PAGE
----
Claims that two police intelligence branch officers visited a Strabane republican in custody in a Derry police station just hours before he took his own life must be fully investigated before an inquest can be held, a coroner has said.
The probe into the death of John Brady (40) inside Strand Road police station in October 2009 had been due to be heard early next month, but Northern Ireland’s Senior Coroner John Leckey said the need to examine the allegation could now see the inquest delayed by at least a year.
At a preliminary hearing in Belfast, a representative for the Police Ombudsman confirmed that officers from the PSNI’s C3 unit - formerly known as Special Branch - had attended the station’s custody suite on the day, but said there was no evidence they had contact with Mr. Brady.
The issue was raised after a lawyer representing Mr Brady at the time of his death - John Finucane - wrote to the coroner to relay a claim made to him that intelligence branch officers had seen his client.
Mr Finucane told Mr Leckey he was made aware of the claim when he attended a subsequent police disciplinary hearing which related to his client’s care in custody.
Noting that the alleged contact happened at a time when he was not in the custody suite, Mr Finucane added: “I am reporting what’s been said to me. In regard to whether it happened or not, I can’t be of assistance with that.”
Philip McAteer, representing the PSNI, acknowledged the claim was a serious matter and stressed the need to establish the facts before the inquest proceeded. “This could be an example of a conspiracy theory that has developed at some stage,” he said.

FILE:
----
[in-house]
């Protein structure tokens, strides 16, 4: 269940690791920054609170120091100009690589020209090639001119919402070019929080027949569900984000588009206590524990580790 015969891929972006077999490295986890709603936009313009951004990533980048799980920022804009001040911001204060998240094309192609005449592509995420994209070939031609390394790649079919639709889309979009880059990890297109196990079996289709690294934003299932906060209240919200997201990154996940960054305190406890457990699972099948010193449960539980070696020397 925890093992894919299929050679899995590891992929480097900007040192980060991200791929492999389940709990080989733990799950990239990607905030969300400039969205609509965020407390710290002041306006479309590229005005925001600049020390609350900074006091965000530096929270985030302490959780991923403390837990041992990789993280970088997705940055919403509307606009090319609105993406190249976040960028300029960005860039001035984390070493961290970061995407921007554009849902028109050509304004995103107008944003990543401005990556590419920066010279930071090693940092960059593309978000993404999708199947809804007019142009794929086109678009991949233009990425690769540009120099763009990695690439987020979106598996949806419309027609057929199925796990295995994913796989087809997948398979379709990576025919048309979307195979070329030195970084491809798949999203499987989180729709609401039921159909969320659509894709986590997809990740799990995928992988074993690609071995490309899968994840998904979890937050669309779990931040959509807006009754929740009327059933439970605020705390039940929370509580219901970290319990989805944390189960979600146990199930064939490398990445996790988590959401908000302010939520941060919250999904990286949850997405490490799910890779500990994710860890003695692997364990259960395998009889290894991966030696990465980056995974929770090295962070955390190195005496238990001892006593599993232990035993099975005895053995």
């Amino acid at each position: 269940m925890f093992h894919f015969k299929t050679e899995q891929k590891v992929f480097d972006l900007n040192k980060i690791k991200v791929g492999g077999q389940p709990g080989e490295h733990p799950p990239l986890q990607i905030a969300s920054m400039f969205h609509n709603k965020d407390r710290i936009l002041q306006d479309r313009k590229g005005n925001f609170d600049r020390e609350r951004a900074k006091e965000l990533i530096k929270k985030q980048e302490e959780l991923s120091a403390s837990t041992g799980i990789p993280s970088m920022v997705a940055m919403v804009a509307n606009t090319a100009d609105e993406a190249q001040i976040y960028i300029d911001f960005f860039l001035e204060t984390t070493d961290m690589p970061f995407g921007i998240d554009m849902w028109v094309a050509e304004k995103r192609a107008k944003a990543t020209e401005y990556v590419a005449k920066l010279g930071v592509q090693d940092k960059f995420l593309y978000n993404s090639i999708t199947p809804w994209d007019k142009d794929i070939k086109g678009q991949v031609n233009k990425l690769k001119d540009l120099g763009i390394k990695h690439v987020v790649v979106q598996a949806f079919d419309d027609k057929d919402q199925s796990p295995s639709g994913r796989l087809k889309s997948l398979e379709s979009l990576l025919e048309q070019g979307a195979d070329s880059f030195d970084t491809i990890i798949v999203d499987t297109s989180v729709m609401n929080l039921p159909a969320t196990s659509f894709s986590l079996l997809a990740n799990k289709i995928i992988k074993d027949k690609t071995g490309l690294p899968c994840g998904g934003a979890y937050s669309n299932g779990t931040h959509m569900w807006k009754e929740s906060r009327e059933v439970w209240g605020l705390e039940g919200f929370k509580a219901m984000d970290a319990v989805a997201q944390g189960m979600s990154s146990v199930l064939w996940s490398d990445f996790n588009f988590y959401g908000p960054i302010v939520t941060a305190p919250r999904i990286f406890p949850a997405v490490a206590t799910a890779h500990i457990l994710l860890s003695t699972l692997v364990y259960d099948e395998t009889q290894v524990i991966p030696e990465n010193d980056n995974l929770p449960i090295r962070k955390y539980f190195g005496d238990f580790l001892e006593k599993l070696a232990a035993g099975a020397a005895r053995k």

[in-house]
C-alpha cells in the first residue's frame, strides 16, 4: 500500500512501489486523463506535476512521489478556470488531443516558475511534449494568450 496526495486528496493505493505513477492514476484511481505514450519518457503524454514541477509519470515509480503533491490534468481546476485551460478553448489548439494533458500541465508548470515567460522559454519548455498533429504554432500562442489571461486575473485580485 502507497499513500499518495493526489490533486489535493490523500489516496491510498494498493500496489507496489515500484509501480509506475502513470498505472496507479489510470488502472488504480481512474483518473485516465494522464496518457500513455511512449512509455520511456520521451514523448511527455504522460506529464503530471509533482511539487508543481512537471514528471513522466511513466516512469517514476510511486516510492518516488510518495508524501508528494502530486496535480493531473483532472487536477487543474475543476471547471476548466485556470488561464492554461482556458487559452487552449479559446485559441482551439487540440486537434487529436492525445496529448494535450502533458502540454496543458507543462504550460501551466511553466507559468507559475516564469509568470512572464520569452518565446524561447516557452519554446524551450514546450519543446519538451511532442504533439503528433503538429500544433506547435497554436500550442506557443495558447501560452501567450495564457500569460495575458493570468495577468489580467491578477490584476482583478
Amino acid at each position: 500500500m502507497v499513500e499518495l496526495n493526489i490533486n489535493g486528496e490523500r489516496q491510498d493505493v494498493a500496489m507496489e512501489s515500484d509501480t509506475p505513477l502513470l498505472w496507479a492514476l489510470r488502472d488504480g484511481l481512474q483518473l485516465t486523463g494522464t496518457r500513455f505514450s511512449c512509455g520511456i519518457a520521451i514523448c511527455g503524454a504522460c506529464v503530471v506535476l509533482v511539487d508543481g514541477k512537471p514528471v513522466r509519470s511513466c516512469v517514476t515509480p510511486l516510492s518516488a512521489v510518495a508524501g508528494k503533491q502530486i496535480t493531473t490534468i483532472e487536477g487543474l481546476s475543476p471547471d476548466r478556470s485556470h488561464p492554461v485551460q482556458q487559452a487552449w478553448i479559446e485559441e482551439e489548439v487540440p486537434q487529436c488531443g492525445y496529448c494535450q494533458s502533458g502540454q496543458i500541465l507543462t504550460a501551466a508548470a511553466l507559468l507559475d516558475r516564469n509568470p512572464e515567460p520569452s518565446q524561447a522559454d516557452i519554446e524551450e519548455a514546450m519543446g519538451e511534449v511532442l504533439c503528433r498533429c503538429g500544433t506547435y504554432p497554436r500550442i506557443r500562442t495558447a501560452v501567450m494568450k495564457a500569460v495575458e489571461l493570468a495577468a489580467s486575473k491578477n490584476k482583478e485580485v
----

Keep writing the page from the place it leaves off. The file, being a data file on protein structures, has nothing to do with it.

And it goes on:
The lawyer expressed concern that unverified claims could be raised during the inquest.
Paul Holmes, representing Police Ombudsman Michael McGuire, confirmed that C3 officers had been in the Strand Road facility on the day.
“C3 did attend the custody suite but there is no evidence that they actually had contact with Mr Brady,” he said.
Mr Leckey asked that all the proceedings of the police’s disciplinary hearing were transcribed so the court could examine them for potential references to the incident.
He also accepted an offer from Mr Holmes to interview the individuals who had attended the disciplinary session.
Noting that the transcription would take four weeks, Mr Leckey conceded the scheduled start date of November 5 would be missed.
Explaining that his diary was full for at least the next year, he warned that the inquest could be subject to delay, barring a hitch to another scheduled inquest.
“I have no availability for a year - that’s the reality.”